We all know that vinyl is one of the most cost-effective and easy to install options for flooring. And we know that it’s water-resistant too.
Those helpful properties mean you might be thinking about whether you can use it elsewhere. So can you use vinyl flooring on bathroom walls?
Table of Contents
What is vinyl flooring?
Let’s start by making sure we know what we’re talking about! What exactly is vinyl flooring?
The first thing to understand is that it comes in a variety of different guises. These have different price points and properties.
Vinyl sheet flooring, also known as vinyl roll, is the least expensive. It’s simply a sheet of vinyl printed with a design which you stick to your floor.
Moving up a level in terms of both cost and durability are glue-down vinyl tiles or planks. These are usually a little thicker than vinyl sheet flooring. Sometimes they have adhesive pre-applied to the back for easier installation. In other cases, you apply the glue separately.
At the top of the pile is luxury vinyl plank flooring. This is much thicker and more robust. It comes in the form of planks with a solid core covered in vinyl. It’s often designed so that each plank clicks into the next, making it easy to lay the floor.
Benefits of vinyl flooring
Vinyl has lots of benefits that make it a very popular choice for flooring.
The first is that it’s inexpensive. You’ll spend much less money on vinyl than solid wood or even laminate flooring. That means that changing the look of your room needn’t cost you a fortune. And if you don’t like it when it’s down, you won’t feel like you have to live with it forever.
The chances of not liking it, however, are pretty slim. Another of the advantages of vinyl is that there’s a virtually limitless range of colors and designs.
If you want the look of wood, you can get it. And some vinyl flooring has a textured surface to make it even more realistic. The appearance of any type of stone can be copied too – marble, slate or granite are popular choices. And you can also get copies of ceramic tiles and funky patterns.
Vinyl is comfortable underfoot too, and in most cases, it can be used with underfloor heating without causing any problems. And because it’s water resistant, it can be used in bathrooms and kitchens without worrying about spills.
Keeping it clean is easy too. Just vacuum or sweep your floors regularly to get rid of debris. Remember that particles of dirt and dust can have sharp edges. If they’re not removed promptly, they can cause scratches or dents on your floor.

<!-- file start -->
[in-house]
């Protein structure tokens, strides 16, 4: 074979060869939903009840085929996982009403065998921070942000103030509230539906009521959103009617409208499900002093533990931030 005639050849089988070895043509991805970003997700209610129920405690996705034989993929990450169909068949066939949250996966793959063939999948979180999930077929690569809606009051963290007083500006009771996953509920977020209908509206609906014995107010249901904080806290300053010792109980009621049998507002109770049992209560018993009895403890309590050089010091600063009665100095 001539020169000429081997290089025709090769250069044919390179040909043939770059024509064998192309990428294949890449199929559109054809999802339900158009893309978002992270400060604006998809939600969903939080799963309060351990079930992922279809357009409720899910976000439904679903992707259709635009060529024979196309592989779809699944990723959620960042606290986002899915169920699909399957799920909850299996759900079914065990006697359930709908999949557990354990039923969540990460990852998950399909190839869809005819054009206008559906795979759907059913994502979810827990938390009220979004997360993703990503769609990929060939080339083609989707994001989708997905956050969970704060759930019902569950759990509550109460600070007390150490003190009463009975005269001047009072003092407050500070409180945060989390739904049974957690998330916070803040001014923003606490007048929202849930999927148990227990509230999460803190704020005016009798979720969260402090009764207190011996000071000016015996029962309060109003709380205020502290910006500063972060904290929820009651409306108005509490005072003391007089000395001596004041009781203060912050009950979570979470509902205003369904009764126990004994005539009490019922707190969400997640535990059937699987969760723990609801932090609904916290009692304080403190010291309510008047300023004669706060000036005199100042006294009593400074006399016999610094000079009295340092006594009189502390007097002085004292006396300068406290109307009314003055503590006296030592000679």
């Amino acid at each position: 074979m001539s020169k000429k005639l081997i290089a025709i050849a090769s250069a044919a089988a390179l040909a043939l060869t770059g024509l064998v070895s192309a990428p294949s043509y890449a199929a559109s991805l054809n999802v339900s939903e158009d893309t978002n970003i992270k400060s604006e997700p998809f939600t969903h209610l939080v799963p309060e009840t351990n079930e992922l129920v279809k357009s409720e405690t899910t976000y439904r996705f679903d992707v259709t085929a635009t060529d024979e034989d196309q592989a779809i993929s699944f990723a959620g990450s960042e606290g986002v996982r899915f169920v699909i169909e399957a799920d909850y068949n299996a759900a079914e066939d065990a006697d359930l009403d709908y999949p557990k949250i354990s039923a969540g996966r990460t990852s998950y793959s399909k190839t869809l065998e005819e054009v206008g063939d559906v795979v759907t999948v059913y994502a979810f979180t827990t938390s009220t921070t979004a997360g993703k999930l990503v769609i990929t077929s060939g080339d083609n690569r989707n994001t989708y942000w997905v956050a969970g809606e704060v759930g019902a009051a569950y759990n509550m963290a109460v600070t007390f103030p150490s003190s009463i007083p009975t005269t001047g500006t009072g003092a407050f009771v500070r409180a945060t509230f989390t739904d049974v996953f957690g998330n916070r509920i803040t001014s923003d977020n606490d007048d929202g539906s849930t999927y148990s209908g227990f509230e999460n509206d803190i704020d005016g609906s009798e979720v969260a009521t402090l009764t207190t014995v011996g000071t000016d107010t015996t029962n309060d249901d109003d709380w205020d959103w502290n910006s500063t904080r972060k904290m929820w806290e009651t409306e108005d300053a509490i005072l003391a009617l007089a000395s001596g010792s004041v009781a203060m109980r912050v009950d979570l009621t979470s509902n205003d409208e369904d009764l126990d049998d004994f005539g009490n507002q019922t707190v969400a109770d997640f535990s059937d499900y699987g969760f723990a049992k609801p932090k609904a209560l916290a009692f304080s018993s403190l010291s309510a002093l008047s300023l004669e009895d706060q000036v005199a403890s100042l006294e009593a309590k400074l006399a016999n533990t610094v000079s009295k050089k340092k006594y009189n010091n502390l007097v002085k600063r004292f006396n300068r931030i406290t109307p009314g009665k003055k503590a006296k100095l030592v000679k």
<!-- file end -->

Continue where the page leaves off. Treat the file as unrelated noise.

Wash it once a week to keep it looking spick and span. You won’t need any strong cleaning products for this. A couple of drops of dishwashing soap in warm water will work perfectly. Alternatively, add a cup of vinegar to a gallon of warm water to cut through dirt and grease.
Disadvantages of vinyl flooring
Its low price, resilience, range of designs and ease of maintenance are all great benefits of vinyl. But there are a few downsides to bear in mind too.
Not all vinyl is very effective at mimicking other materials. Gloss surfaces can be hard to reproduce, meaning that granite designs aren’t always convincing. And while some vinyl has a textured surface, other kinds are smooth, making it less good at replicating a wood finish.
It’s also important to make sure that your sub-floor is clean, smooth and level before you install vinyl. If it isn’t, the floor can “bounce”. And any debris beneath the surface can leave visible bumps beneath thin vinyl.
Another consideration is the impact of vinyl on your air quality. Some kinds of flooring contain chemicals that give off VOCs – volatile organic compounds. These are hazardous to health, so make sure your flooring is certified low in VOCs. Look for accreditation from FloorScore or the GreenGuard Gold standard.
Some types of vinyl flooring also contain phthalates, substances which have been found to damage reproductive health and respiration.
Last but not least, it’s worth being aware that the production of vinyl flooring isn’t environmentally sustainable. Vinyl flooring is made from petroleum, which in many cases travels thousands of miles before being used in its production. It isn’t renewable, and it contains harmful chemicals.